I have worked around education and technology for eight years and have often felt frustrated that the two have not been combined more effectively to do great things – I was therefore delighted to be involved in curating the 2013 Nominet Trust 100 (NT100 – a list of 100 inspiring digital projects tackling the world’s most pressing social issues), to celebrate those ventures that have. So, what were my favourites?
There are many enterprises featured on Nominet Trust’s Social Tech Guide that are disrupting conventional approaches to education, but for me it is important that innovation in this area is enabling teachers to do things that were previously inconceivable, and preferably at scale. Two that stand out in achieving that scale are Coursera and Khan Academy.
Coursera was a MOOC (Massive Open Online Course) pioneer, and Khan Academy has done something similar for school-age learning. This opening up, of free, high-quality learning is a wonderful gift to anyone who can access the web. There is more to do in encouraging the less educated to take advantage of these opportunities, but that should not stop us from celebrating the extraordinary achievements of these two projects.
A criticism of MOOCs is that they haven’t found a solution to open source assessment. Although the 2013 NT100 project Knewton has not solved that problem, it has managed to improve adaptive assessment and is truly doing something that was previously inconceivable with technology – changing the follow up questions according to the answers.
As a learner quickly demonstrates mastery the questioning can move on and challenge them more at the top end, or it can explore further where a learner has got stuck. This in turn allows the teacher to properly understand where learners most need their help.
Assessment is the best friend of accreditation, and I am a huge fan of Mozilla’s Open Badges in disrupting this closed world. Their badges are infinitely flexible and available to anyone, as long as the evidence used to award the badge is accessible online. It has huge potential to bring agility to the world of skills recognition, as the dynamic nature of the economy demands new skills faster than accredited qualifications can keep up with.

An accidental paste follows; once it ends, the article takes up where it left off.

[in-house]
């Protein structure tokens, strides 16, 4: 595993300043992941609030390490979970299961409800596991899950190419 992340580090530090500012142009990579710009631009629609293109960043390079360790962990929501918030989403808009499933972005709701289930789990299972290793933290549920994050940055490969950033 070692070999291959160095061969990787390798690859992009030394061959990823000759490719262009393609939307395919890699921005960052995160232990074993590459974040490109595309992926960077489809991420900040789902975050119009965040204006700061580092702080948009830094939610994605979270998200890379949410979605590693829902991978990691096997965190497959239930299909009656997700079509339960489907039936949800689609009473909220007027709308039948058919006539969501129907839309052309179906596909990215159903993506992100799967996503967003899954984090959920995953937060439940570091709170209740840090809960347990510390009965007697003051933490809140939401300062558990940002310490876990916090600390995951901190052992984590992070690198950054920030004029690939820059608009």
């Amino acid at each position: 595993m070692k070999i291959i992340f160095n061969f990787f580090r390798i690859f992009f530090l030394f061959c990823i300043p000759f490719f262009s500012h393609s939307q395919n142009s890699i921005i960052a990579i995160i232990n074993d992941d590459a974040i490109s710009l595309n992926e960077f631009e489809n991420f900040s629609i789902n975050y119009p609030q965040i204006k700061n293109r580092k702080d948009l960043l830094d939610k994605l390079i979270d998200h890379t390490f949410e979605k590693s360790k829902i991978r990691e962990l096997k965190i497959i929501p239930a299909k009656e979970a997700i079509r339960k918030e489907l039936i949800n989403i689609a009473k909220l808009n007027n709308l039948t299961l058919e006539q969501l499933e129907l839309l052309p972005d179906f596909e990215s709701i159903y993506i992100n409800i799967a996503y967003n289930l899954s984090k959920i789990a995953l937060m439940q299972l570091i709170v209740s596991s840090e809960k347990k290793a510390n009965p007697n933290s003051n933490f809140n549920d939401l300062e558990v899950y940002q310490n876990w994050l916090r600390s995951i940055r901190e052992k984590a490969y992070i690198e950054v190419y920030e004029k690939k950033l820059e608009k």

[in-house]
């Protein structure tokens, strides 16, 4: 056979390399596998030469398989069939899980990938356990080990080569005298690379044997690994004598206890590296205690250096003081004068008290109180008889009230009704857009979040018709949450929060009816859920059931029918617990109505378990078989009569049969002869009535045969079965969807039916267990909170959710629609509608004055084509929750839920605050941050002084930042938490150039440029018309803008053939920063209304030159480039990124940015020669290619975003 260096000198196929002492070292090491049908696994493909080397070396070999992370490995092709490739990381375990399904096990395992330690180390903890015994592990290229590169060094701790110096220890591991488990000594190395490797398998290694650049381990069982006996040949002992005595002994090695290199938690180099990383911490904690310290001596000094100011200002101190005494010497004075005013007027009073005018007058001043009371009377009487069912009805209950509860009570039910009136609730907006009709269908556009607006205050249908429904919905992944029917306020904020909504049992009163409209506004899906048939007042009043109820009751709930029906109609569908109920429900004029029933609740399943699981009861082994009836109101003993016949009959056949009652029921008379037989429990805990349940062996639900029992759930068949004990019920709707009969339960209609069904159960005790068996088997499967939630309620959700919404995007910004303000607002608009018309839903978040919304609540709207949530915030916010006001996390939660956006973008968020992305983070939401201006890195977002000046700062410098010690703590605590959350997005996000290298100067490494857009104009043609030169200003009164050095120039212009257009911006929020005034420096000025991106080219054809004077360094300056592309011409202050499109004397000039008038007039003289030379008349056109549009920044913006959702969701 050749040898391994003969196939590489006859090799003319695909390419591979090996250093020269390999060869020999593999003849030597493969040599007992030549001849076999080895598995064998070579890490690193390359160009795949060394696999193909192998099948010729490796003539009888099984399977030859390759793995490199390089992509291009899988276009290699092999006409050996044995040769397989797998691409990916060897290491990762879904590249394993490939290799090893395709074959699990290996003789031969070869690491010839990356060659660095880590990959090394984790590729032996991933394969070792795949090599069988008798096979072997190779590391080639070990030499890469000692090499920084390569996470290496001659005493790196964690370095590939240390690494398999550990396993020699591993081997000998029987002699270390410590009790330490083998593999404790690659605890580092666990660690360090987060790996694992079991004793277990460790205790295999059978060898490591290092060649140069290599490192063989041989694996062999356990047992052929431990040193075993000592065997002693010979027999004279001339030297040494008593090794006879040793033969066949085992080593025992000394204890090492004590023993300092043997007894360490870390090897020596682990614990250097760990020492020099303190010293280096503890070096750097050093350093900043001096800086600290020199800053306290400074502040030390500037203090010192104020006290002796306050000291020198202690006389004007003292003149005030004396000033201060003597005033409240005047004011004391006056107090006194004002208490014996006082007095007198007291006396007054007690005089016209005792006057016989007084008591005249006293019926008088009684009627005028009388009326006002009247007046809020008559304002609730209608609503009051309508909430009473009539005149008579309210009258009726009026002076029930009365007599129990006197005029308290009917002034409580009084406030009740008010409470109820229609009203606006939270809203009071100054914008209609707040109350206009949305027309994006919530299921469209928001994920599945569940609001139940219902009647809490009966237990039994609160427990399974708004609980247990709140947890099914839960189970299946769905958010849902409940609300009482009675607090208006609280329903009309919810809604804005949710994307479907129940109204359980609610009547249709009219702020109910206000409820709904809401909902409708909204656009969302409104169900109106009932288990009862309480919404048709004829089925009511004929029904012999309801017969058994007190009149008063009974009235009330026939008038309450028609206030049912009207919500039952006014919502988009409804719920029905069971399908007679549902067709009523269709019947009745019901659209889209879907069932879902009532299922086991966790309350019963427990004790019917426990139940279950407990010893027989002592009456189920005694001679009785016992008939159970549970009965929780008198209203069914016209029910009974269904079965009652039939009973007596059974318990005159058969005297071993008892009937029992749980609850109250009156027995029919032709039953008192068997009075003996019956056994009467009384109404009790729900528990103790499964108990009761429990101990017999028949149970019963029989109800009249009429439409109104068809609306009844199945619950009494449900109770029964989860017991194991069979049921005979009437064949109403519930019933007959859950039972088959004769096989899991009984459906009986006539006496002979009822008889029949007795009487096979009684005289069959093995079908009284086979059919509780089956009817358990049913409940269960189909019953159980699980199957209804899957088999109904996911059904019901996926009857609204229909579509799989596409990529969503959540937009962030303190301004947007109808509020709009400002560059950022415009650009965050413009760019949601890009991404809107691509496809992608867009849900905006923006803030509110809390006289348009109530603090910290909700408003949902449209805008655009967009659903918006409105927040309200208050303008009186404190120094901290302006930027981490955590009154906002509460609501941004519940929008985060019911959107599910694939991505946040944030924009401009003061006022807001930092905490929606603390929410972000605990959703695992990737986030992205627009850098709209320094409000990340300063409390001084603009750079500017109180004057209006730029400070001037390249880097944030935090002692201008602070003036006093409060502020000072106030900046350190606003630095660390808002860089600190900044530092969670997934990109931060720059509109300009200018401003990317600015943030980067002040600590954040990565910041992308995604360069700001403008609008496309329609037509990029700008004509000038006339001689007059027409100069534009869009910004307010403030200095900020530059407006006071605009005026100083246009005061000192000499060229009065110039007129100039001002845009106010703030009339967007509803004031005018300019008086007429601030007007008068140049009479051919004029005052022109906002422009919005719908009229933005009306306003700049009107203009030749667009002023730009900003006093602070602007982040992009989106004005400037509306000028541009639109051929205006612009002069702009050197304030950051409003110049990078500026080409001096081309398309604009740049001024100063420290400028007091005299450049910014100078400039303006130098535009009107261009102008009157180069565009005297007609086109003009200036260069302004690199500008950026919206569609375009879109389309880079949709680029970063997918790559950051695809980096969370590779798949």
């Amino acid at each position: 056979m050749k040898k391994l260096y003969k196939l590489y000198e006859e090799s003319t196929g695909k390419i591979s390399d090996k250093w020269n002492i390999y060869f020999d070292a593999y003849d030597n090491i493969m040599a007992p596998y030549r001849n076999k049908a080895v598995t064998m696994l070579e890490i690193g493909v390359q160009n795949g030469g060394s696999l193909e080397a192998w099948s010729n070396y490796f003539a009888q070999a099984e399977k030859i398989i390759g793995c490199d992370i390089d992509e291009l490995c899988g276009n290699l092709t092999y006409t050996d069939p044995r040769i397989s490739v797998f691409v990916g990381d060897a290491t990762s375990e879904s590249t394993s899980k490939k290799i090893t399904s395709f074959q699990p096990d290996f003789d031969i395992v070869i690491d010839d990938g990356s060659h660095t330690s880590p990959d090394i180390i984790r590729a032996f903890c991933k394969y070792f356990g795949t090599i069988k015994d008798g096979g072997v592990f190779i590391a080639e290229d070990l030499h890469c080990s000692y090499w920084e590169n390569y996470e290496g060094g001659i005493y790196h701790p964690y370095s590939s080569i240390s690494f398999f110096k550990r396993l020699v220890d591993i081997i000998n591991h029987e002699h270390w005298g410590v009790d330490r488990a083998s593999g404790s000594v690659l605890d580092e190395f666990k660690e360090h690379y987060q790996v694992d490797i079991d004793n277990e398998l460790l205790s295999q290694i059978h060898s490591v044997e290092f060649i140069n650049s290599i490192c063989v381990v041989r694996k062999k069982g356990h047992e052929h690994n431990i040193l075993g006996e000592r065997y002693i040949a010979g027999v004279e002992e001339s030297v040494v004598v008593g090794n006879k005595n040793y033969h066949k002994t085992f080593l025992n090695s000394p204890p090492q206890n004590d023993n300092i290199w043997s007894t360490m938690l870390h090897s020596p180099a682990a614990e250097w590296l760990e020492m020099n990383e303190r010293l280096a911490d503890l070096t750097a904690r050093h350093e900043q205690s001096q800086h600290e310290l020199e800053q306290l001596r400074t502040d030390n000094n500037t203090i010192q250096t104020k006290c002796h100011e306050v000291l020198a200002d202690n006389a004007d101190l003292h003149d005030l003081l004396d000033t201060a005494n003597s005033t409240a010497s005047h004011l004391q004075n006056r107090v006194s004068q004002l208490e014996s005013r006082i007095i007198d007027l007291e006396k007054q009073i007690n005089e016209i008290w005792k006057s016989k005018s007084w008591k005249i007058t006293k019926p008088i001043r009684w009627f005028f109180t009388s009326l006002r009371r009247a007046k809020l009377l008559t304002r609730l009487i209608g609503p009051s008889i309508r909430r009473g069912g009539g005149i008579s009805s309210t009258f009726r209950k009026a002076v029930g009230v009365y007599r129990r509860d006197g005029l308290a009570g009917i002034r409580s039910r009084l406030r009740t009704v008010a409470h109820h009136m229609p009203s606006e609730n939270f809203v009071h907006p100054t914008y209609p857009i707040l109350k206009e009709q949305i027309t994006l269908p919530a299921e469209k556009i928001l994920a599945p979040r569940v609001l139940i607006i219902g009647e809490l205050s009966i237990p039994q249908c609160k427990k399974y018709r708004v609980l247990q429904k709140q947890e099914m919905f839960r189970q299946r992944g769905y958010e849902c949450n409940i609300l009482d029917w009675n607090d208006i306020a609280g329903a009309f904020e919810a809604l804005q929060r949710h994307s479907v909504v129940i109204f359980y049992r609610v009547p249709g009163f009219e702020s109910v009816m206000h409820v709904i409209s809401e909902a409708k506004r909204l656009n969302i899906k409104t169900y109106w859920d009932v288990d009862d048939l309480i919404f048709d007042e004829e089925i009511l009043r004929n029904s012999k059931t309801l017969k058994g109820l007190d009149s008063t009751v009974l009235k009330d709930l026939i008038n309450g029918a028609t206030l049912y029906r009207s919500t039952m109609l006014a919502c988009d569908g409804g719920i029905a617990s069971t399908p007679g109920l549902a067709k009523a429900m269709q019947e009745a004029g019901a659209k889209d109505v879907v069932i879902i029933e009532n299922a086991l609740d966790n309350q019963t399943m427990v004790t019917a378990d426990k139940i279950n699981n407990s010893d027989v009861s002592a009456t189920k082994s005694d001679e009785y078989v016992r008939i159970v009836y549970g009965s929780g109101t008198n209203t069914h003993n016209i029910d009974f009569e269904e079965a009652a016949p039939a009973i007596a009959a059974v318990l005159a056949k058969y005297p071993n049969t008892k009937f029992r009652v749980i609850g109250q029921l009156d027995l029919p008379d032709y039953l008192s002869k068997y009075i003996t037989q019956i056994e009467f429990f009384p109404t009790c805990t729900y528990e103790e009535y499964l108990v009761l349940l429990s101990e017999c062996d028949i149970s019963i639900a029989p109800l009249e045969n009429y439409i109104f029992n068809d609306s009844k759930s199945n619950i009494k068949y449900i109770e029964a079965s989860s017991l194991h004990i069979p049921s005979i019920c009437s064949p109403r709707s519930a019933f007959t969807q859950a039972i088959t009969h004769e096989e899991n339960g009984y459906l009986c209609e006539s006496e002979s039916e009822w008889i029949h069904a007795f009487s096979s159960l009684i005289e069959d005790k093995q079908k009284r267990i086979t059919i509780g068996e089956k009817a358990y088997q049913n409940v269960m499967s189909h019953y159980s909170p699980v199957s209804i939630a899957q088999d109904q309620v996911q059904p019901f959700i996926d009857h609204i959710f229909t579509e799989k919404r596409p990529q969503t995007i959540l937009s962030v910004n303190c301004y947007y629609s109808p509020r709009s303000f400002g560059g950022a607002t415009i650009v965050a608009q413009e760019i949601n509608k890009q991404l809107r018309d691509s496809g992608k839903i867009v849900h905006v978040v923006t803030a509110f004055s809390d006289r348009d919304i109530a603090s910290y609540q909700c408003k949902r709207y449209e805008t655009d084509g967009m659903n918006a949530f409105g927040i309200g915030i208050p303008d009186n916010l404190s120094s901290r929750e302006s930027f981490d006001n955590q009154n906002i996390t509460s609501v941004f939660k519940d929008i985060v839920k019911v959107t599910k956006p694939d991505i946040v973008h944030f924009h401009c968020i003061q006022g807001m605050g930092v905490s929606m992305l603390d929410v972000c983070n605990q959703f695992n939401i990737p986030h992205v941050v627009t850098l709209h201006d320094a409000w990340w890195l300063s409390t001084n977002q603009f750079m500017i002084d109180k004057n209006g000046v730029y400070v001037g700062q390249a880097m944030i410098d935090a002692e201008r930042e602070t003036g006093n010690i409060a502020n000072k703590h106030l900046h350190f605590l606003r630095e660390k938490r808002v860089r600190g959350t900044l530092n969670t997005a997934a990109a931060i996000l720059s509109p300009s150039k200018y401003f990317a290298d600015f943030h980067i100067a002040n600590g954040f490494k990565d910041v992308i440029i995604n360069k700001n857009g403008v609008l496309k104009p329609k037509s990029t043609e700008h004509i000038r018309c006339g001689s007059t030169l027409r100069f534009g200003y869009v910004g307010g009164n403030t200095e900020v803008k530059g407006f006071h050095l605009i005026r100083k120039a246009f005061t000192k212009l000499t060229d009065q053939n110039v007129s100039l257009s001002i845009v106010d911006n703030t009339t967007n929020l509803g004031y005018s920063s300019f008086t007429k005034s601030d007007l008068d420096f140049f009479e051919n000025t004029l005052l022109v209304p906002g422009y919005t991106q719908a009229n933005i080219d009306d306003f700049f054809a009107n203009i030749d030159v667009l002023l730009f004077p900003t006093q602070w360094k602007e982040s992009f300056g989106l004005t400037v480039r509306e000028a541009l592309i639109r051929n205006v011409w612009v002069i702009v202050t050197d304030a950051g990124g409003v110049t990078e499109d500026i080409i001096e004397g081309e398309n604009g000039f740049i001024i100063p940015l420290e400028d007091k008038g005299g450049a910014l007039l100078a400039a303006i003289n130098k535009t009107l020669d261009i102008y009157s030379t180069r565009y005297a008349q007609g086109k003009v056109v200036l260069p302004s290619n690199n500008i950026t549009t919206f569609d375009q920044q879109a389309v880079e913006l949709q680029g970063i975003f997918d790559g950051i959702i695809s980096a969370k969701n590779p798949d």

Establishing the best ways to teach 21st century skills that will drive the digital economy is a challenge regularly debated, often with a focus on coding. Raspberry Pi is a real innovator in teaching coding. This simple, cheap device gives access to almost anyone to be able to learn coding and quickly see results.
So far my selections have been focused largely on the needs of the more advantaged parts of the world. However, some of the best innovations are at work in the developing world, using technology to tackle educational disadvantage at scale.
There are three stand out examples in the Indian sub-continent. BBC Janala is a great example of how using the technology that learners already have access to can deliver education at scale. In Bangladesh this service is teaching English using simple mobile phones, underpinned by television, newspaper and website support.
In Pakistan TeleTaleem is trying to deliver education in remote areas using satellite vans to connect learners with tablets back to teachers based in studios within Islamabad. Finally, Hole-in-the-Wall started in Delhi and is demonstrating the power of computers to engage children who otherwise have no education. This demonstration of how children want to learn, are naturally curious, and can then teach each other, is hugely inspiring.
My other two favourites originate in Brazil. Catraca Livre is an online tool to find free, or very cheap, services that are worth doing. It is creating learning communities by bringing people to creative spaces and helping them to develop together.
All of this online activity depends on digital inclusion. CDI Global began in a favela in Rio, and now educates more than 90,000 people a year in 800 community run centres in 13 countries in Latin America. It is helping people take part in things more easily by being online. This is a cause close to my heart, as I chair an organisation doing something similar in the UK, Tinder Foundation. I am also a board member for CDI project, Apps for Good, a programme which allows young people to design and build apps to support them with matters close to their heart.
There are plenty more inspiring examples of social tech from the 2013 Nominet Trust 100 and the Social Tech Guide. These projects are just some of my favourite “Ed-tech” innovations making learning possible in ways that we couldn’t do before. As more continue to emerge, I look forward to welcoming them into my next top 10.
Lord Jim Knight is the former schools minister and now a member of the House of Lords. Lord Knight has worked extensively in education, technology and digital inclusion. He a visiting professor at the Institute of Education and is a keen supporter of Nominet Trust’s digital skills agenda.